Defendant Mitchell was the first to arrive at Plaintiff's residence. The dispatch log related to the incident states that Mitchell arrived at 11:41 p.m. Mitchell stated in his affidavit, and confirmed in his deposition testimony, that when he arrived he saw Plaintiff standing outside the front door of the residence and saw Sarah in the front yard. Mitchell testified that Sarah was crying and appeared to be very upset. Mitchell stated that Plaintiff was yelling at Sarah that he did not have her keys. Mitchell stated that Plaintiff then closed the door. Mitchell spoke to Sarah who told her that Plaintiff " gets violent sometimes." Sarah told him she wanted to retrieve her keys and then leave. Mitchell testified that he smelled an odor of alcoholic beverage from her breath or about her person. He testified that he visually checked her for signs of physical battery and saw no bleeding, torn clothing or other signs of physical battery and Sarah said she was okay.

Mitchell, who was dressed in full Champaign police uniform, knocked on the front door of the house. Plaintiff testified that he thought it was Sarah at the door, so he came downstairs and opened the door. Plaintiff testified that Mitchell, who he recognized as a police officer because of his uniform, stepped into his house and backed him up. Mitchell stated that Plaintiff opened the door and screamed " what?" Mitchell testified that he identified himself and advised Plaintiff he was there to investigate a domestic incident. Mitchell testified that Plaintiff attempted to close the door on him, so he put his foot in the door so Plaintiff could not close it. Mitchell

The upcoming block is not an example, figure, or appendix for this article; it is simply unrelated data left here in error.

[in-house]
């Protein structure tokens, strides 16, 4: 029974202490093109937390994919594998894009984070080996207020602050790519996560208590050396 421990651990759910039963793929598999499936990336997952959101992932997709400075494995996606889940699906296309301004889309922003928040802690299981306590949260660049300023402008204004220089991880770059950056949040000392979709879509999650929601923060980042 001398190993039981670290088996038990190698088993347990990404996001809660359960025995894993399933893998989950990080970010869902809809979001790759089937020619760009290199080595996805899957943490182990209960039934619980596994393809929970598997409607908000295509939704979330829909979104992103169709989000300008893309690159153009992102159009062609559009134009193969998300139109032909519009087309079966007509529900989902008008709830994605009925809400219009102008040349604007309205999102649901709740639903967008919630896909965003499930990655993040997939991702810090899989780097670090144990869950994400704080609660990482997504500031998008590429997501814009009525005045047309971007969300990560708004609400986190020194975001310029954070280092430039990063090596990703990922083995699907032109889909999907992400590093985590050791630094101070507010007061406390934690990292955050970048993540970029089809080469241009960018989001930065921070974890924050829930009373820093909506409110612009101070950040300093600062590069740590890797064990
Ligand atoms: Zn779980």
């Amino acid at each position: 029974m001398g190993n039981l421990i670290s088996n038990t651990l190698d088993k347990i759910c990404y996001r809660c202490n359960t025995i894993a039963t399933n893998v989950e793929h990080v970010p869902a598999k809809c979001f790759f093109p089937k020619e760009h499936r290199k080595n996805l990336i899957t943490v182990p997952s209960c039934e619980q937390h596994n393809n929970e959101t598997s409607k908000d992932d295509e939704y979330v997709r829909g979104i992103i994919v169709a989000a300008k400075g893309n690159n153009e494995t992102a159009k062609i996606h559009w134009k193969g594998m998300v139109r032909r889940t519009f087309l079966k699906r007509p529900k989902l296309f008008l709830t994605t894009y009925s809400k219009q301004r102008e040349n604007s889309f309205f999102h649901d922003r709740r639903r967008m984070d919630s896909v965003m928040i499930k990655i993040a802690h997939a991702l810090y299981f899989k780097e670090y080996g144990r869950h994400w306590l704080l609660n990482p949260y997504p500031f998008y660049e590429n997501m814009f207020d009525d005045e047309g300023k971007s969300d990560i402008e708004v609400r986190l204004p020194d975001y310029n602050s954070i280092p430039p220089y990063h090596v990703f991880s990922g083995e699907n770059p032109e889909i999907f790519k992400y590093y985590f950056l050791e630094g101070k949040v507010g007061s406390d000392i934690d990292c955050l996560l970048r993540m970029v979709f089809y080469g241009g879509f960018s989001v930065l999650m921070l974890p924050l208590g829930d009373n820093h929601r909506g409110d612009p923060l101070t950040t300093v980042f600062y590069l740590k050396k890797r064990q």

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stated that he told Plaintiff to identify himself and explain what had happened. Plaintiff testified that he was shocked by Mitchell's presence in the house. Plaintiff asked Mitchell what he was doing in the house and told Mitchell that he needed to step out of the house. Mitchell asked Plaintiff again for his identification and advised Plaintiff he needed to make sure no one had been battered. Plaintiff testified that he does not recall what Mitchell was saying. Plaintiff testified that he reached in his pocket and got his phone to call his attorney. According to Mitchell, Plaintiff yelled at Mitchell to leave and then pulled out a cell phone and called someone he identified as his attorney.